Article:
Year of Scripture – Day 131

Today’s reading:
Saturday, May 11: 2 Chronicles 1-5

As Solomon takes the throne he takes on the responsibility of building the Temple. Sure, we’ve heard the story in the book of Kings, still its beauty and splendor is captivating. One thing that caught my attention, at least this time through, was the Molten Sea.

Then he made the cast sea; it was round, ten cubits from rim to rim, and five cubits high. A line of thirty cubits would encircle it completely. Under it were panels all round, each of ten cubits, surrounding the sea; there were two rows of panels, cast when it was cast. It stood on twelve oxen, three facing north, three facing west, three facing south, and three facing east; the sea was set on them. The hindquarters of each were towards the inside. Its thickness was a handbreadth; its rim was made like the rim of a cup, like the flower of a lily; it held three thousand baths. 
2 Chronicles 4:2-5 NRSV

My first observation was, “this thing was huge!!” My second thought was, “One giant swimming pool for the priest!!” Then all the logistical questions started ticking through my mind:

  • How did they fill it?
  • How did they draw water out of it?
  • What was it used for? (I know it was ritual purification, but what else?)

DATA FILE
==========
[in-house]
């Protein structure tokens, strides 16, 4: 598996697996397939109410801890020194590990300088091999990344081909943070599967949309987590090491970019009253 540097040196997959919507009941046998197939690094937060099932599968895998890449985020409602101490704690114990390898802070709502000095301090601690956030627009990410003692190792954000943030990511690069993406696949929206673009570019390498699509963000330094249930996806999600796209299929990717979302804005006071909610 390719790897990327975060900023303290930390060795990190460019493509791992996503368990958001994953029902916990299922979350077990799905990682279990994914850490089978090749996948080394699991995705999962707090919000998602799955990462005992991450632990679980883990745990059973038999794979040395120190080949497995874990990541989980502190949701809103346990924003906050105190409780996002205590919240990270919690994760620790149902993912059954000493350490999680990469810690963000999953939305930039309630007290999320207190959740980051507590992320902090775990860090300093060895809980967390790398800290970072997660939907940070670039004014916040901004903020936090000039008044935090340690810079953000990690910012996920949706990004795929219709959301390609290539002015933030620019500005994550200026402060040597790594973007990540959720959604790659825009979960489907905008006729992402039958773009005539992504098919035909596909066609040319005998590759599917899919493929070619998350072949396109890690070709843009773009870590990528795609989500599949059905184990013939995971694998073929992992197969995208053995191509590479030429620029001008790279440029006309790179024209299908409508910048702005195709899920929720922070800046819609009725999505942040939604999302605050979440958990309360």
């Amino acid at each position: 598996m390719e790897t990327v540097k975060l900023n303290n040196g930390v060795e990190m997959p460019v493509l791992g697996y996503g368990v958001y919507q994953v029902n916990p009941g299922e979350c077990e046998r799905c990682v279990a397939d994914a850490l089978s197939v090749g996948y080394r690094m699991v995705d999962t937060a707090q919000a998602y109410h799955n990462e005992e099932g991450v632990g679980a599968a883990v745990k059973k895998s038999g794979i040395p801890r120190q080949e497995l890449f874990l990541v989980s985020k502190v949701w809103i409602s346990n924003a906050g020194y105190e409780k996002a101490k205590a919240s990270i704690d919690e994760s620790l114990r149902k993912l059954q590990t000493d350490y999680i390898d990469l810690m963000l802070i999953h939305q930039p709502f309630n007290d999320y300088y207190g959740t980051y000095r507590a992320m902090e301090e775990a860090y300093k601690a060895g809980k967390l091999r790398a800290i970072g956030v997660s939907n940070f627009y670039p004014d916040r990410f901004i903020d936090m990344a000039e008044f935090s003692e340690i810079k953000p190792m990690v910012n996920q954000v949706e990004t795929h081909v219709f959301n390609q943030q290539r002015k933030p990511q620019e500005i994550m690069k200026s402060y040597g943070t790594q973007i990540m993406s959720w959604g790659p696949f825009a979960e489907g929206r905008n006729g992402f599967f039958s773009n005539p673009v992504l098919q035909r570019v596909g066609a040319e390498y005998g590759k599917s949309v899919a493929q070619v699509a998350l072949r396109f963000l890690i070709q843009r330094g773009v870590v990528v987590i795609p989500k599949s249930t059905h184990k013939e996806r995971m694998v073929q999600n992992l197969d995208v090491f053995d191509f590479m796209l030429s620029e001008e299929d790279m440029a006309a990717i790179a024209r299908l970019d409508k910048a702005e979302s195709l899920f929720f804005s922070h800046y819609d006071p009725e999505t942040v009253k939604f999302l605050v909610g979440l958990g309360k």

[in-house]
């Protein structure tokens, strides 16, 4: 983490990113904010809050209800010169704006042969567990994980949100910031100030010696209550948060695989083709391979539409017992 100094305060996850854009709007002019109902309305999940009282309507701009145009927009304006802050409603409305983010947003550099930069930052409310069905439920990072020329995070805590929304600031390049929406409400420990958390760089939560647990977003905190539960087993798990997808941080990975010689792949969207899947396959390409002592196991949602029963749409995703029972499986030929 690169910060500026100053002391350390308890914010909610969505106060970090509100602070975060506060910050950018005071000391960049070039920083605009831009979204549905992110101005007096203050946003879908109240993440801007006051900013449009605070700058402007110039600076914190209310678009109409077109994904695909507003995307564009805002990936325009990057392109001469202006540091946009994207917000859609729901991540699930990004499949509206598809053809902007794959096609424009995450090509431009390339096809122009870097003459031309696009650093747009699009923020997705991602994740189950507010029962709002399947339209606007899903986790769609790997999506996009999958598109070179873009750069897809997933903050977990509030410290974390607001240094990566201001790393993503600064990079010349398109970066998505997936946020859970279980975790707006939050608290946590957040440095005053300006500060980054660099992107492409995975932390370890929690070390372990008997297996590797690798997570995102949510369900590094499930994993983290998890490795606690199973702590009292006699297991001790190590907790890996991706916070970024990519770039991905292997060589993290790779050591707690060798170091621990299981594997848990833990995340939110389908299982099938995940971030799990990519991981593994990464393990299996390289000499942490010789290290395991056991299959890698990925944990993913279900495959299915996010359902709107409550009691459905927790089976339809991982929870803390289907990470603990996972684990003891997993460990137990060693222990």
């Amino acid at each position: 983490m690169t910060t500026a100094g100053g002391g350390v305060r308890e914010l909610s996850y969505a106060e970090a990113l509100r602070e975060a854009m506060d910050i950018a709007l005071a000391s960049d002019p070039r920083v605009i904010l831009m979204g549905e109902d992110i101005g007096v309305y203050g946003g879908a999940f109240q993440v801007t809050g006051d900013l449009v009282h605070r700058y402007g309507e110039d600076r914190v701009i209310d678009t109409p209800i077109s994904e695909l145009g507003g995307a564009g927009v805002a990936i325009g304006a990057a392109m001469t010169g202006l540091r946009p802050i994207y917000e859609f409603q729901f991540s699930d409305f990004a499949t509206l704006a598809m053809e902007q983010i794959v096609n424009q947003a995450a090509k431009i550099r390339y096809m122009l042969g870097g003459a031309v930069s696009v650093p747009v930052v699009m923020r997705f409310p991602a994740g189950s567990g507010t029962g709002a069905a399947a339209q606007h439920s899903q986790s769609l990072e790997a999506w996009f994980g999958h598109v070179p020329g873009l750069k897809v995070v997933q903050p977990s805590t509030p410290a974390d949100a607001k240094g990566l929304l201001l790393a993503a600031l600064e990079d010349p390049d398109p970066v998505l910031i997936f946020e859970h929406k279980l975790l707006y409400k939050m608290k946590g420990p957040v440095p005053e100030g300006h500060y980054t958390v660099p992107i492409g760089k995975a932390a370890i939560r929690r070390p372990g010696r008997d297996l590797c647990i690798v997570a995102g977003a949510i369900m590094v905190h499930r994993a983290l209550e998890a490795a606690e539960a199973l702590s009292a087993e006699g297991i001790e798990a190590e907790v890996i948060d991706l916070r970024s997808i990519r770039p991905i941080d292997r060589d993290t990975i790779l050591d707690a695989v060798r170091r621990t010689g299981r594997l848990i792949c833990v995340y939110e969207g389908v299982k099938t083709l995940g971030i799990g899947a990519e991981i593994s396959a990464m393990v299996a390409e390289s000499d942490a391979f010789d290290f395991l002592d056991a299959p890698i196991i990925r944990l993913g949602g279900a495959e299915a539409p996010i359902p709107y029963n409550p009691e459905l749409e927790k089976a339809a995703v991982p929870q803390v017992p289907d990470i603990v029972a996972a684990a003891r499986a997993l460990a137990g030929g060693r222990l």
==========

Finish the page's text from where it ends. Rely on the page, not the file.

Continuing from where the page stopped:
• What happened to it?
  • Why the oxen? (This isn’t the first time the image has come up, remember Aaron and the golden calf?) What is the significance?

I’m sure the list could go on, and I am absolutely sure, this was a stunning piece of the liturgical beauty of all things taking place in and round the Temple. Then of course the real reason I was struck by the Molten Sea, are the baptismal connections that we have to our worship today. Granted, the baptismal fonts at most of our churches aren’t nearly as impressive but the gift the bring is.

Baptized into Christ death and resurrection, we are inundated the unending waters of God’s grace. For every sin we commit, the baptismal waters continue to flow and wash them all away. Can you imagine the waters that have flowed over you and me? I can, and perhaps they are enough to fill the Molten Sea, if not that and then some to overflowing.

I think that is ultimately why I was struck by the image of the Molten Sea. Its a visual reminder of the vastness of God’s grace given in baptism!

Peace,
Pastor Bailey

Our next readings:
Sunday, May 12: 2 Chronicles 6-8
Monday, May 13: 2 Chronicles 9-12
Tuesday, May 14: 2 Chronicles 13-17

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